Well, at first glance, very little. Elections are, however, complex events and have a number of lessons to be drawn from them. Take, for example, the post-election arguments about the fairness of the system. In the UK we use the first past the post system. This means that the UK is divided into roughly equal geographic portions (constituencies) containing a similar number of voters, and that at each election, the candidate from the party with the most votes in each constituency wins. This means a margin can be as little as one vote. The fewest I understand was Glenda Jackson in London for Labour (54 votes). For the system’s detractors this is manifestly unfair. It means that many votes are wasted (i.e. voting for those not likely to win the election in a particular constituency); parties that don’t have geographically concentrated support are unlikely to win; and most challenging, that the system magnifies support for big parties creating the increased likelihood of stronger government.
The lesson for internal audit here is that I see the electoral system as being a bit like audit reports. Any electoral system is attempting to simplify the complex will of the electorate. Just as political parties do. They attempt to boil down a complex set of issues, challenges and choices, into a single vote for a single party. If I’m honest I could have made an argument to myself to vote for at least three of the main UK political parties.
Also electoral systems and resulting electoral campaigns promote two dimensional arguments, analysis and discourse. We as humans like to know the right from the wrong and innately struggle with the idea that there is a range of choices. We also like to personify difference and different opinions and give them meaning and social currency. So I don’t agree with politician X, or I would never agree or vote with politician Y. I have found this with internal audit. Internal audit is wrong. We are right. This project must continue because it is right. We as humans (internal auditors included) find those with alternative views difficult and challenging. This means it is difficult for us to really focus on what is going on. To consider the grey, to consider the nuanced and difficult choices we face in our professional and personal lives. Internal audit is at the organisational nexus of this.
Any electoral system simplifies reality. So the big criticism of the UK system is that it does this too much. How can 4.1m UKIP (a UK political party) votes result in 1 seat in the house of commons, and yet 1.5m Scottish National Party votes result in 54 seats? Yet this is to miss the point about how the system was designed. It was designed for a two or three party system. It was designed to provide a strong government. The UK system is adversarial, not collaborative and coalition based like the European systems. It requires parties to establish a broad base of support across a significant geographic swathe of the country and locks out small and marginal parties. This to me seems no bad thing. It also misses the point that coalition politics in the UK is intra-party. That is to say that coalition politics is live and well in the UK, it just exists intra party. The major political parties, Liberal (well until last week), Conservative and Labour are all coalitions themselves. They work to simplify choices, messages and proposals into their manifestos and campaigns, to make the electoral system itself do less work. Most European coalition systems take weeks or months to form stable government. The UK system does this ‘pre storming’ so that, post election, a government can get on with it.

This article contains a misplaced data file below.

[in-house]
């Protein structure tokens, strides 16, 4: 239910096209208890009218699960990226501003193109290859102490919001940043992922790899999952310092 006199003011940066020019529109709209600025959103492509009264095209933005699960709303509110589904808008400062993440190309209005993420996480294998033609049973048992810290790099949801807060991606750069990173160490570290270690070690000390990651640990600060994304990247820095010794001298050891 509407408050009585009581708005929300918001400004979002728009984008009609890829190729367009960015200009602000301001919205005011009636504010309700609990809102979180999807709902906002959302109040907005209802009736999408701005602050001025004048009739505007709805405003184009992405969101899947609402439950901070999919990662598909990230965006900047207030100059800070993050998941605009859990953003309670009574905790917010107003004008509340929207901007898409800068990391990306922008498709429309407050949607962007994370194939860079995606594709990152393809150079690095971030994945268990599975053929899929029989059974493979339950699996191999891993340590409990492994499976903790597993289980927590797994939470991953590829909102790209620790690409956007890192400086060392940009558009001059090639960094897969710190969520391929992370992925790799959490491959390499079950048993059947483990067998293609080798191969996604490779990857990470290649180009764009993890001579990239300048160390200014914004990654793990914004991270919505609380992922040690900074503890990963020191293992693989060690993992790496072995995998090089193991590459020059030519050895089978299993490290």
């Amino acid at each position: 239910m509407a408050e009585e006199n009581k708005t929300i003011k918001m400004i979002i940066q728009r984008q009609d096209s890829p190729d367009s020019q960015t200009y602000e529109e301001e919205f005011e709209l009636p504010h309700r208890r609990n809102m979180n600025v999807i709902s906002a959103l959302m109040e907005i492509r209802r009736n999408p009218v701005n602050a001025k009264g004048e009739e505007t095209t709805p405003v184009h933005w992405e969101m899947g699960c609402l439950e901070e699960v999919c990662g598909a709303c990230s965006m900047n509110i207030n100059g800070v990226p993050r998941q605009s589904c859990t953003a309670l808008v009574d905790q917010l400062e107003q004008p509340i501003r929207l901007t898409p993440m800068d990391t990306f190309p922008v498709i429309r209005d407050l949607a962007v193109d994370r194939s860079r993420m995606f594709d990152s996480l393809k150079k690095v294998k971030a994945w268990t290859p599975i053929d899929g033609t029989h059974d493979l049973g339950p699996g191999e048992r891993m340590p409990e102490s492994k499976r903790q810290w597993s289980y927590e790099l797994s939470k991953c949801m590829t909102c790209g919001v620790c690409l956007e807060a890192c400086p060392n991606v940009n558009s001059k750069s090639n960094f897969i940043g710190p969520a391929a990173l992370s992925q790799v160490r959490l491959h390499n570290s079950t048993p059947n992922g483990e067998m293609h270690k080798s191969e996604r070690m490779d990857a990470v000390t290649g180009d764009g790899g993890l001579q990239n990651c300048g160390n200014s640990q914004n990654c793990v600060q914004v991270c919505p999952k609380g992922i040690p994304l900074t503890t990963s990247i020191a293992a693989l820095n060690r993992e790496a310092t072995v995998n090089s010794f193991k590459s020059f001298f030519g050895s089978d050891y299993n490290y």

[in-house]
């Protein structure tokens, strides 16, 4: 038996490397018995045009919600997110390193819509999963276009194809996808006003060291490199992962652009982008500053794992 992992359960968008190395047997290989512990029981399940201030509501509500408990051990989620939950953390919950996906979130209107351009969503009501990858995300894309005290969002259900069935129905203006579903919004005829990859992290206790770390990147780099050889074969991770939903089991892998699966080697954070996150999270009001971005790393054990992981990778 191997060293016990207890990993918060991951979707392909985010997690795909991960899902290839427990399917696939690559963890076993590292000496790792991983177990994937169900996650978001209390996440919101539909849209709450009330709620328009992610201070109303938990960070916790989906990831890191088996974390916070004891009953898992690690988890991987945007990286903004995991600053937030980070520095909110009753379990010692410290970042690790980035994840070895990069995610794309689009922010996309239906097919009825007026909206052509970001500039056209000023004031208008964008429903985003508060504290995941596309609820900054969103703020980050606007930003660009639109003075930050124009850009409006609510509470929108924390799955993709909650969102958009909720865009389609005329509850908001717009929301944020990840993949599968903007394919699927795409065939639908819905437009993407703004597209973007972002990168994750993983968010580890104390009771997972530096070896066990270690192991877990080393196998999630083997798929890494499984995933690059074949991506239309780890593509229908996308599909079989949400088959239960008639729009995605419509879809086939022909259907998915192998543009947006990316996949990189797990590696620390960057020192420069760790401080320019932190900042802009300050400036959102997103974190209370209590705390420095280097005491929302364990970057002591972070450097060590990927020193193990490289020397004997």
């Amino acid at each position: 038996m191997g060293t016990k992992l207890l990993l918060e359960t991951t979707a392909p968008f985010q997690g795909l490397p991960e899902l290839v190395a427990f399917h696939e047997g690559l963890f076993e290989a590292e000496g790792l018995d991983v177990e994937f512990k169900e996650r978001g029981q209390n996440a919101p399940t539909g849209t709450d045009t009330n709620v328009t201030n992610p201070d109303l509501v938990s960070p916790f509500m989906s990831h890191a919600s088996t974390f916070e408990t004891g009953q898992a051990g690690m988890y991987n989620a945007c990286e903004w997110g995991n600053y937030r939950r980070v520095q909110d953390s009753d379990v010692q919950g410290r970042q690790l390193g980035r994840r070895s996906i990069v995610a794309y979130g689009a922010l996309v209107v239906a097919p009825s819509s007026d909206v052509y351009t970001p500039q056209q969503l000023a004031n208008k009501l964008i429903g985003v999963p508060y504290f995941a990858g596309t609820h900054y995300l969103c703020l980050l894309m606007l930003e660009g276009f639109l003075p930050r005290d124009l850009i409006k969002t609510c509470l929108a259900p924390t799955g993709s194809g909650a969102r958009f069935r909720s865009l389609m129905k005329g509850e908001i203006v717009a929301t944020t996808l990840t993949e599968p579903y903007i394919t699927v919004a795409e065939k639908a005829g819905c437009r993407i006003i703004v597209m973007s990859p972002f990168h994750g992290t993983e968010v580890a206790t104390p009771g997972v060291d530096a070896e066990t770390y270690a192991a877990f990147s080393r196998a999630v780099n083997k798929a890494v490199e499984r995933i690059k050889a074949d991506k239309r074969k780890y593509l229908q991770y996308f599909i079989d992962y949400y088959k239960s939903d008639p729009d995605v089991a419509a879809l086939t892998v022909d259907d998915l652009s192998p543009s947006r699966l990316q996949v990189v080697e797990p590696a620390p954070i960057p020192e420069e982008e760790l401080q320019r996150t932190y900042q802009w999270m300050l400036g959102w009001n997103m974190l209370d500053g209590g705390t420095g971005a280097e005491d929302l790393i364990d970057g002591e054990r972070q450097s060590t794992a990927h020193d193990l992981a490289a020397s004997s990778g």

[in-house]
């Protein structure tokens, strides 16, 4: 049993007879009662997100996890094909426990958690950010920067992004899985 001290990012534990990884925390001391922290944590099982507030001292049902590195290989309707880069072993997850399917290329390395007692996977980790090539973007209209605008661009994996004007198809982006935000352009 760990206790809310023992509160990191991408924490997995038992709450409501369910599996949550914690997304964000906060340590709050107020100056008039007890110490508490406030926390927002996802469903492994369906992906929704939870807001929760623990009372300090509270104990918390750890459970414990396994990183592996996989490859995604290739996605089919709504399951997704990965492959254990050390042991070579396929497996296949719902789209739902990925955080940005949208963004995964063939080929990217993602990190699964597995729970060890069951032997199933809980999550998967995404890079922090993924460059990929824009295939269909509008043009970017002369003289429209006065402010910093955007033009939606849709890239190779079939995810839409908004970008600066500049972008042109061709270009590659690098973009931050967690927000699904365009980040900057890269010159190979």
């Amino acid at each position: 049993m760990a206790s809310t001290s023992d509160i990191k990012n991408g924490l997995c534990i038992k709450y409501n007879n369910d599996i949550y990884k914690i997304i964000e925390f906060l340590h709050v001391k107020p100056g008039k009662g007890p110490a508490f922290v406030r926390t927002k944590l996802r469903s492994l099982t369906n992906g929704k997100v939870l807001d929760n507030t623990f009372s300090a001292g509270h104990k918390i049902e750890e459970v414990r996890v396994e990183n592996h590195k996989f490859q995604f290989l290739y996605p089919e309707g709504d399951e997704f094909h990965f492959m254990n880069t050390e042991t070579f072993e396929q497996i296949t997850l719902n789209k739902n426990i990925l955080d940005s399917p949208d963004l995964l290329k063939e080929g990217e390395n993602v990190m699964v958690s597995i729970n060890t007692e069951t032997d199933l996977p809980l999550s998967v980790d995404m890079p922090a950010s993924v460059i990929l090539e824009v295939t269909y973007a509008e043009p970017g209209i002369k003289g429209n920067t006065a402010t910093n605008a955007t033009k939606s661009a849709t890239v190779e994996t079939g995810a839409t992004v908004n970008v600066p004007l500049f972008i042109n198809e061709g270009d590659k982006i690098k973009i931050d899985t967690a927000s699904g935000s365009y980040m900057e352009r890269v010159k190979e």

So what does this tell me about internal audit? Well internal audit nomenclature is like the electoral system. It should provide the top management structures and the audit committee with a clear and unambiguous readout of the results of audit. Yet it should be understood as a simplification of reality and those using the top-level messages should understand this.
Second, internal audit leadership is much like being a politician. You share the analysis with your publics and point of view and are just as likely to be personified as either ‘good’ ‘bad’ or something in-between. The message is personalised in the CAE. This is not necessarily right or fair, but it is true.
Third leading an internal audit team is like being the leader of a political party. It is to be head of a coalition. It is to make a set of messaging and delivery choices following strong internal debate and discussion. It is to head up a group of ambitious, bright, challenging and people with the need to both listen and lead in equal measure.
The final lesson from politics I want to draw is that colours matter. We as a profession use colour in our reports to indicate concerns, messages, focus etc. Just as colour and image matter in politics, they matter in internal audit. So in the wake of the euphoria or depression following the UK general election result, note that the UK has accepted the result, win or lose. Whatever we think about politics in the UK, we have had a smooth transition of power. This requires some maturity. Are your client organisations mature enough to accept your next audit result?